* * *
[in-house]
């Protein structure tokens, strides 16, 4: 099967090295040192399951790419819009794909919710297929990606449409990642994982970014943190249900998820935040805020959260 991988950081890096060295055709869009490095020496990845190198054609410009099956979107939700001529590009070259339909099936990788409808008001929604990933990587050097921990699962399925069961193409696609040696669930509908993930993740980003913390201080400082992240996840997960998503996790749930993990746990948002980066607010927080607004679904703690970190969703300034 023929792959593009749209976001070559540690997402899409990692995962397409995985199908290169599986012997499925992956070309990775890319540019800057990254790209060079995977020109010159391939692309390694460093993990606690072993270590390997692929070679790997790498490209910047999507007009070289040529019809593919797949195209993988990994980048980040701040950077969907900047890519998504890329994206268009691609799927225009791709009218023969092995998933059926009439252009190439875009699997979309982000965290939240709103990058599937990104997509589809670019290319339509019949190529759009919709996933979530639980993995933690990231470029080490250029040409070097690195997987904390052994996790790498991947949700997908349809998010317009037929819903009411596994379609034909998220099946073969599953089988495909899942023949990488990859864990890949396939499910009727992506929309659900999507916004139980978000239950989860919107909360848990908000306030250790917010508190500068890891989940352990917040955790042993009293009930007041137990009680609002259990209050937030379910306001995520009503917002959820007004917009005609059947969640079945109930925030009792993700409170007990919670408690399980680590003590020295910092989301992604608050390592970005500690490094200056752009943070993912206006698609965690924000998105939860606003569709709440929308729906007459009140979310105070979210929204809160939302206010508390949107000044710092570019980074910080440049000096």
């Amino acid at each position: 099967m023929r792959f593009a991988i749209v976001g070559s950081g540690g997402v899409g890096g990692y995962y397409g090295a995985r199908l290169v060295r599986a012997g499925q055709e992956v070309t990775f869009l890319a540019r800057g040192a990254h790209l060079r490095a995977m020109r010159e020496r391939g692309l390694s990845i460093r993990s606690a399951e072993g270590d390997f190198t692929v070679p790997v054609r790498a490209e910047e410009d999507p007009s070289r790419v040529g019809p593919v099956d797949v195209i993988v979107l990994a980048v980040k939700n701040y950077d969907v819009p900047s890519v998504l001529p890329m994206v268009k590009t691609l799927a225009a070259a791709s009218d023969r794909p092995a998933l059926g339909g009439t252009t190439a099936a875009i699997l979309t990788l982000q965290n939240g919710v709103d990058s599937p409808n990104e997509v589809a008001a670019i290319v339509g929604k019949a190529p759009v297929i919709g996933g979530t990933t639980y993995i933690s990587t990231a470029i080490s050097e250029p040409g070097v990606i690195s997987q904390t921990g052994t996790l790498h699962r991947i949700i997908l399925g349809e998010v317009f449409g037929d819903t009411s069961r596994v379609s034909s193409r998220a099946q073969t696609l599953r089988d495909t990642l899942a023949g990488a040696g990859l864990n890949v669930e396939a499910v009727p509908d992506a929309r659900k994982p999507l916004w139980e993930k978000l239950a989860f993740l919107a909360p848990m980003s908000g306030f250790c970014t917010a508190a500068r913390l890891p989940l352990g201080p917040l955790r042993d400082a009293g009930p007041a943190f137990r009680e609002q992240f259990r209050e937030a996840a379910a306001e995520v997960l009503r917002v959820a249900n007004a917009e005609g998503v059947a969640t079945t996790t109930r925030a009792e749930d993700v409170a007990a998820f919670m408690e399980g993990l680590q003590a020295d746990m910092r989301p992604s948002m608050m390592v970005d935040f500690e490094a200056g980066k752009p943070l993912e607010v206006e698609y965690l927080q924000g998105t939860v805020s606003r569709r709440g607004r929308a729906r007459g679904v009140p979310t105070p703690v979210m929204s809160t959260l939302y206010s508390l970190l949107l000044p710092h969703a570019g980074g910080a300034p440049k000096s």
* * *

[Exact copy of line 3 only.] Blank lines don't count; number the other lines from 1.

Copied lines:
């Amino acid at each position: 099967m023929r792959f593009a991988i749209v976001g070559s950081g540690g997402v899409g890096g990692y995962y397409g090295a995985r199908l290169v060295r599986a012997g499925q055709e992956v070309t990775f869009l890319a540019r800057g040192a990254h790209l060079r490095a995977m020109r010159e020496r391939g692309l390694s990845i460093r993990s606690a399951e072993g270590d390997f190198t692929v070679p790997v054609r790498a490209e910047e410009d999507p007009s070289r790419v040529g019809p593919v099956d797949v195209i993988v979107l990994a980048v980040k939700n701040y950077d969907v819009p900047s890519v998504l001529p890329m994206v268009k590009t691609l799927a225009a070259a791709s009218d023969r794909p092995a998933l059926g339909g009439t252009t190439a099936a875009i699997l979309t990788l982000q965290n939240g919710v709103d990058s599937p409808n990104e997509v589809a008001a670019i290319v339509g929604k019949a190529p759009v297929i919709g996933g979530t990933t639980y993995i933690s990587t990231a470029i080490s050097e250029p040409g070097v990606i690195s997987q904390t921990g052994t996790l790498h699962r991947i949700i997908l399925g349809e998010v317009f449409g037929d819903t009411s069961r596994v379609s034909s193409r998220a099946q073969t696609l599953r089988d495909t990642l899942a023949g990488a040696g990859l864990n890949v669930e396939a499910v009727p509908d992506a929309r659900k994982p999507l916004w139980e993930k978000l239950a989860f993740l919107a909360p848990m980003s908000g306030f250790c970014t917010a508190a500068r913390l890891p989940l352990g201080p917040l955790r042993d400082a009293g009930p007041a943190f137990r009680e609002q992240f259990r209050e937030a996840a379910a306001e995520v997960l009503r917002v959820a249900n007004a917009e005609g998503v059947a969640t079945t996790t109930r925030a009792e749930d993700v409170a007990a998820f919670m408690e399980g993990l680590q003590a020295d746990m910092r989301p992604s948002m608050m390592v970005d935040f500690e490094a200056g980066k752009p943070l993912e607010v206006e698609y965690l927080q924000g998105t939860v805020s606003r569709r709440g607004r929308a729906r007459g679904v009140p979310t105070p703690v979210m929204s809160t959260l939302y206010s508390l970190l949107l000044p710092h969703a570019g980074g910080a300034p440049k000096s």